WASHINGTON (Reuters) – U.S. President Donald Trump on Monday called on lawmakers to pass strong gun background checks after two mass shootings over the weekend killed 29 people and sought to blame the nation’s rising violence and divisions on the media.
U.S. President Donald Trump boards Air Force One at Morristown municipal airport en route to Washington after a weekend in Bedminster, New Jersey, U.S., August 4, 2019. REUTERS/Yuri Gripas
Trump, who is scheduled to deliver public remarks later on Monday following the attacks, appeared to dismiss accusations following the two shootings in Texas and Ohio that his rhetoric has stoked racial hatred and provoked attacks amid a deepening political divide.
On Saturday, a gunman killed 20 people at a Walmart store in El Paso, Texas, in what authorities said appeared to be a racially-motivated hate crime. Just 13 hours later, another gunman in downtown Dayton, Ohio, killed nine people. Dozens were also wounded in both attacks.
Trump did not directly address accusations by critics about his anti-immigrant and racially charged comments, but in a series of early morning tweets reiterated his accusations of “fake news” and media bias.
“The Media has a big responsibility to life and safety in our Country. Fake News has contributed greatly to the anger and rage that has built up over many years,” Trump wrote.
The Republican president spoke briefly to reporters on Sunday as he returned to Washington after spending the weekend at his golf resort in New Jersey, telling reporters that “Hate has no place in our country, and we’re going to take care of it.”
On Monday, Trump appealed to both political parties and said the victims’ should not “die in vain.” He urged lawmakers to pass legislation requiring stricter screenings for gun buyers and possibly tie it to immigration, a top issue that has fueled his presidency and drawn criticism over his comments about migrants and others.
Congress, however, is adjourned on summer recess with U.S. lawmakers not scheduled to return to Washington until September.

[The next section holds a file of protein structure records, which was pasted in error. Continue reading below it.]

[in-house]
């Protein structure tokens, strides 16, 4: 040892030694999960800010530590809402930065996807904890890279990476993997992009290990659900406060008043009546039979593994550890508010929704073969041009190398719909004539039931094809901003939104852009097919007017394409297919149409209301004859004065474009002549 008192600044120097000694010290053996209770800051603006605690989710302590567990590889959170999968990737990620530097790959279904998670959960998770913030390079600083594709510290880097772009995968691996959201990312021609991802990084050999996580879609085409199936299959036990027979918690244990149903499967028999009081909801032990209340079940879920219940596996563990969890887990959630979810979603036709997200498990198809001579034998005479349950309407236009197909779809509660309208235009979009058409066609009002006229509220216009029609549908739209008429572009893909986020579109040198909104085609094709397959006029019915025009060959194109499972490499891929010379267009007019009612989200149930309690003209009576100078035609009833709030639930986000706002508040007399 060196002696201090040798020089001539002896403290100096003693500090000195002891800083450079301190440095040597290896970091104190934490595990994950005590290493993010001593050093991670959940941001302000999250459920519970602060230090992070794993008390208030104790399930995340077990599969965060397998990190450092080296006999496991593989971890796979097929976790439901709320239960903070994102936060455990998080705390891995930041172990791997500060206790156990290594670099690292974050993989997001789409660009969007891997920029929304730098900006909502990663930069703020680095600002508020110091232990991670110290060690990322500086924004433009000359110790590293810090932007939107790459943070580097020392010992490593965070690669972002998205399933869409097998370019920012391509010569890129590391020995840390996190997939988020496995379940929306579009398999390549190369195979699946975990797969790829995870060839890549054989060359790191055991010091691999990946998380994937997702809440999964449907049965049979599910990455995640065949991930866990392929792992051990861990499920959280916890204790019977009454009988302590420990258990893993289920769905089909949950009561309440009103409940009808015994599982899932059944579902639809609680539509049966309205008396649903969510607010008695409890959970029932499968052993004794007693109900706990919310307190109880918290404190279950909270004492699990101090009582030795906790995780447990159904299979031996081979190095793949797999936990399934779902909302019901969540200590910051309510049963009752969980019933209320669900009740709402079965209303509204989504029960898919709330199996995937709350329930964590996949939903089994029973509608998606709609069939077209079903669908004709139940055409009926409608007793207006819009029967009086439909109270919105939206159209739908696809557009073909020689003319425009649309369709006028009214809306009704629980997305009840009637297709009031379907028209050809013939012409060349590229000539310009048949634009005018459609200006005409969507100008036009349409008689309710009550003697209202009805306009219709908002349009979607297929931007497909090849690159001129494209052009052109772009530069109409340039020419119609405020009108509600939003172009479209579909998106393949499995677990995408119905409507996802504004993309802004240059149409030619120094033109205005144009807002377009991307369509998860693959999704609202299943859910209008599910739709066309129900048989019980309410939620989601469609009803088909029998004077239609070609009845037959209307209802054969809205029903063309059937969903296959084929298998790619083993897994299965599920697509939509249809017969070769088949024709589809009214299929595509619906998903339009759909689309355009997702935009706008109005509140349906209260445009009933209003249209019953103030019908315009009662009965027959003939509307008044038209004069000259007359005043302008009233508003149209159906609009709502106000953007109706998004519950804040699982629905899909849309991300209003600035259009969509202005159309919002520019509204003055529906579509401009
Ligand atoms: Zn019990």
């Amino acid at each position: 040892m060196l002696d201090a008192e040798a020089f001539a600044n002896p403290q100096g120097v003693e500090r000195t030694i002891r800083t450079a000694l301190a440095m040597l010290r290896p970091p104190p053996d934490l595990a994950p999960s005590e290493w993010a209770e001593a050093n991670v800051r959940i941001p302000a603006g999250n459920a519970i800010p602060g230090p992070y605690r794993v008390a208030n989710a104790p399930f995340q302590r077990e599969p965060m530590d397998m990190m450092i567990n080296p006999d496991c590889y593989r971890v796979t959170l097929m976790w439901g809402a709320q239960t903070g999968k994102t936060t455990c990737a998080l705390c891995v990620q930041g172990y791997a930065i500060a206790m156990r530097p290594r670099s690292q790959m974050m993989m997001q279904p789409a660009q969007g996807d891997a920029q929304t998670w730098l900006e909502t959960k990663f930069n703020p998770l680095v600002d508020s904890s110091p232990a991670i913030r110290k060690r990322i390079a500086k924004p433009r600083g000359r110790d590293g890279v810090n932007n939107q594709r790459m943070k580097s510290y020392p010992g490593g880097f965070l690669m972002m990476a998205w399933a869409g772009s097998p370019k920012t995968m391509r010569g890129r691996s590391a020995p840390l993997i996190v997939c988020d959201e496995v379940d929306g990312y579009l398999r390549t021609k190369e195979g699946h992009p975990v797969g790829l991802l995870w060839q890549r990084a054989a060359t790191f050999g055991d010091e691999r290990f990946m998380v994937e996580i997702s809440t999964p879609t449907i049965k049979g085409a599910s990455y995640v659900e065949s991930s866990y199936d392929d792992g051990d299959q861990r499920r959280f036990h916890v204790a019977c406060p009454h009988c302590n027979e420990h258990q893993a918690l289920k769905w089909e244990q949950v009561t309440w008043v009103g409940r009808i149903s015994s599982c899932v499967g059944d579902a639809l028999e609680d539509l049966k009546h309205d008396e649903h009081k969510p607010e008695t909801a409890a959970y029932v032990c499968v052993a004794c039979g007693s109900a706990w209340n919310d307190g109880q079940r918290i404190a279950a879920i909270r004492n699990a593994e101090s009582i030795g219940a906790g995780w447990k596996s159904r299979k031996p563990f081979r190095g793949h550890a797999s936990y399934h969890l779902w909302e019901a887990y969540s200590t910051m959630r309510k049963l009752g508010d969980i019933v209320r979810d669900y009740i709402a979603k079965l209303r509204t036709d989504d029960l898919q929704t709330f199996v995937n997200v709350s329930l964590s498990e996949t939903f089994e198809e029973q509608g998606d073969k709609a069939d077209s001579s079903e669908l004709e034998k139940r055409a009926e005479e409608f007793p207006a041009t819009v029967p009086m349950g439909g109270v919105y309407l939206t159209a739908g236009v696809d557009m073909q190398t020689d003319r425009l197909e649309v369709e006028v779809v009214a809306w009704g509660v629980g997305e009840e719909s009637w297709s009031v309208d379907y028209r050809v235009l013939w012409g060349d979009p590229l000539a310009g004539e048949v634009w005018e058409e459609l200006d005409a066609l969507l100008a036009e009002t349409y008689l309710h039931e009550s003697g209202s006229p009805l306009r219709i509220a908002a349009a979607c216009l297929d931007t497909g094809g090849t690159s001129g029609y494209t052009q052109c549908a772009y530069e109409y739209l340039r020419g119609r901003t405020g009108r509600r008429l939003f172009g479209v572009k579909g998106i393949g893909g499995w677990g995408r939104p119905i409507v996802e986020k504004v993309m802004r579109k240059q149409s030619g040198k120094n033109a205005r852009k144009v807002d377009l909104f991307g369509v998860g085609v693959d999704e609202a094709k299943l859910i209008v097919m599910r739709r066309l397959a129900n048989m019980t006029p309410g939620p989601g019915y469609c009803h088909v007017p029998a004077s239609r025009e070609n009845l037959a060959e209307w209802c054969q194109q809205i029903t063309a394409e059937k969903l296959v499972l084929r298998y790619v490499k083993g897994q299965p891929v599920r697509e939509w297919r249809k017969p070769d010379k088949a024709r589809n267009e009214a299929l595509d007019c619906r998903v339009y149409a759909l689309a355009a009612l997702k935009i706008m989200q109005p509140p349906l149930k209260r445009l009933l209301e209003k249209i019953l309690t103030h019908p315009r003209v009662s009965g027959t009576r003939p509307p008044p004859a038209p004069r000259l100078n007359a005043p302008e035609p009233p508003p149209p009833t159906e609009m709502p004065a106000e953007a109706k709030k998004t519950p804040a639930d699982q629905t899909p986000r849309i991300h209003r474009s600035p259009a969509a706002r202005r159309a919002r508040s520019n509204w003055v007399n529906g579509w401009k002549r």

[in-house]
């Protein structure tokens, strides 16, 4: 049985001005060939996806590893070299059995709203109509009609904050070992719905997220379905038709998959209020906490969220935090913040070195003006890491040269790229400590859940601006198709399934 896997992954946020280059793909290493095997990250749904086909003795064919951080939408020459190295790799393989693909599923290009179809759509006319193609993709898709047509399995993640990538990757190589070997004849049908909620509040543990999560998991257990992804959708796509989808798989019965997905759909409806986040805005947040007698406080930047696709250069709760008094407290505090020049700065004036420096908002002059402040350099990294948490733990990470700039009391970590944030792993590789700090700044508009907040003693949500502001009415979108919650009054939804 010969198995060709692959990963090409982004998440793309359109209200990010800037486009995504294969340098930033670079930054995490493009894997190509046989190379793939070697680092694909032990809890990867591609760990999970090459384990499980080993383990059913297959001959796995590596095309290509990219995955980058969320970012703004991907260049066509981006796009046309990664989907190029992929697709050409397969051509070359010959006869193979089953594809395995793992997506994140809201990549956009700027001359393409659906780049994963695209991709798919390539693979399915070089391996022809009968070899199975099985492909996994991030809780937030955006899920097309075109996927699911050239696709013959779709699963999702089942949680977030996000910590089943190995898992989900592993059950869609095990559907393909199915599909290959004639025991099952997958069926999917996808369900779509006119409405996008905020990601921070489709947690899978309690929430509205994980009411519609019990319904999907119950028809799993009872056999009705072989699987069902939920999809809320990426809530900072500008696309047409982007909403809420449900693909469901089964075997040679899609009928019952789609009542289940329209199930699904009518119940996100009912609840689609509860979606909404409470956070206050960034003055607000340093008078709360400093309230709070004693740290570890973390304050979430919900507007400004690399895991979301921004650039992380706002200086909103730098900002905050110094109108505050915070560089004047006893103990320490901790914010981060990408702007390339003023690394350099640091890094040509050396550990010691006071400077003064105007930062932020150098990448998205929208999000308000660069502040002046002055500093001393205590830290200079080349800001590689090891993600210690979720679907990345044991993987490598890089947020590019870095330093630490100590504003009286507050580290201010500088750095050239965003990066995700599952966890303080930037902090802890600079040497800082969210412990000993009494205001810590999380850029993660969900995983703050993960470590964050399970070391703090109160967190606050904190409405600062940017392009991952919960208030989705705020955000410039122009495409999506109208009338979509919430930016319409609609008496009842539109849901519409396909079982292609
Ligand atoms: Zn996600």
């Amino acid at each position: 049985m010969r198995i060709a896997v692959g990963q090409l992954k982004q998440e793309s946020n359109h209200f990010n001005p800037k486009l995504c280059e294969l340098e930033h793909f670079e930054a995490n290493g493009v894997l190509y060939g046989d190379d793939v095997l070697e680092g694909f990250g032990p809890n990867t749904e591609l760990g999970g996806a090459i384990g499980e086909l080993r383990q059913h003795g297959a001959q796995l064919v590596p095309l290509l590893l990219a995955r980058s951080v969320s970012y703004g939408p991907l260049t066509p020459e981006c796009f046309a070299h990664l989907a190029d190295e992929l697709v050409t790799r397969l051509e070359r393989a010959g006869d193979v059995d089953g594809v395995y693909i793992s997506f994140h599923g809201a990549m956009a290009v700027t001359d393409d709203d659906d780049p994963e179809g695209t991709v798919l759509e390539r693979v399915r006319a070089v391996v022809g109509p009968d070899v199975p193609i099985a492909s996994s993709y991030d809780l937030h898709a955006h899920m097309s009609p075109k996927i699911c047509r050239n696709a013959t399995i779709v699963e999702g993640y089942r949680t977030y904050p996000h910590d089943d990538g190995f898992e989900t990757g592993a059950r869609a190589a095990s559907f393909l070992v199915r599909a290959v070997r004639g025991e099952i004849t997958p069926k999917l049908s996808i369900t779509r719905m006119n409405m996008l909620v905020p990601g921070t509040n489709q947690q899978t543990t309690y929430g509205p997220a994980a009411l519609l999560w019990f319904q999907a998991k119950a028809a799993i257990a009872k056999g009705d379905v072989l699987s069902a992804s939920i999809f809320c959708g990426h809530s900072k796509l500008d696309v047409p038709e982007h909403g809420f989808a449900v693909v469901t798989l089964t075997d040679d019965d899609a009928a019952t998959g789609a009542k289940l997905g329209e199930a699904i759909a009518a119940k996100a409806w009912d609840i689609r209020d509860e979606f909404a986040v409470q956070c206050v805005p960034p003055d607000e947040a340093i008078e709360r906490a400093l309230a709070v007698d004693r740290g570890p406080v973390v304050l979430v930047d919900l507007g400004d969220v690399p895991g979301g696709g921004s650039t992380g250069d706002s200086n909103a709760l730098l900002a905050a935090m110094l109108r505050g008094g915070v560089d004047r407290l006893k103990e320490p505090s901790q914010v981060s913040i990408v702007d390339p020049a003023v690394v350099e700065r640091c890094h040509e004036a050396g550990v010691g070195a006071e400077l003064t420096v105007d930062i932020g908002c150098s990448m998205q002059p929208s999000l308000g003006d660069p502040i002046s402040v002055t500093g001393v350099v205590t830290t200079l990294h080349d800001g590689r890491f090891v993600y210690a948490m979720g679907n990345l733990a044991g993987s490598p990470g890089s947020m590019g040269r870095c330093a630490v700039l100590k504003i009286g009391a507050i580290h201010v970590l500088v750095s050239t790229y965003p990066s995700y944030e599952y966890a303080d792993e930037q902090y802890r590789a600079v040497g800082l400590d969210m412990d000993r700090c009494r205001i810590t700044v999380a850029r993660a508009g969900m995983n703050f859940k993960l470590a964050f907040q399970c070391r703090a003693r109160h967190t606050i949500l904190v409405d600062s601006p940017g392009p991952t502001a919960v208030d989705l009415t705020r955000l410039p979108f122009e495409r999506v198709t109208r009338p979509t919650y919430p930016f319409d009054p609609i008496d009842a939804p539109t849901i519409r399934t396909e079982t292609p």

It was not immediately clear what other action Trump planned to take or what remarks he would make later on Monday at the White House, where he is scheduled to speak at 10 a.m. (1400 GMT).
Representatives for the White House did not immediately respond to a request for comment.
“Republicans and Democrats must come together and get strong background checks, perhaps marrying this legislation with desperately needed immigration reform. We must have something good, if not GREAT, come out of these two tragic events!” Trump wrote.
The U.S. House of Representatives has passed a bill calling for universal background checks for gun buyers, and Senate Democratic leader Chuck Schumer on Sunday called on Senate Majority Leader Mitch McConnell to reconvene the chamber in an emergency session to pass the legislation.
Trump could also invoke his power under the Constitution to call back Congress.
Representatives for McConnell, who broke his shoulder in a fall over the weekend, did not immediately respond for a request for comment.
The shootings have also reverberated onto the campaign trail for next year’s presidential election, as Democrats seeking to regain control of the White House and Senate focused their outrage on Trump.
Reporting by Susan Heavey; additional reporting by Richard Cowan; Editing by Nick Zieminski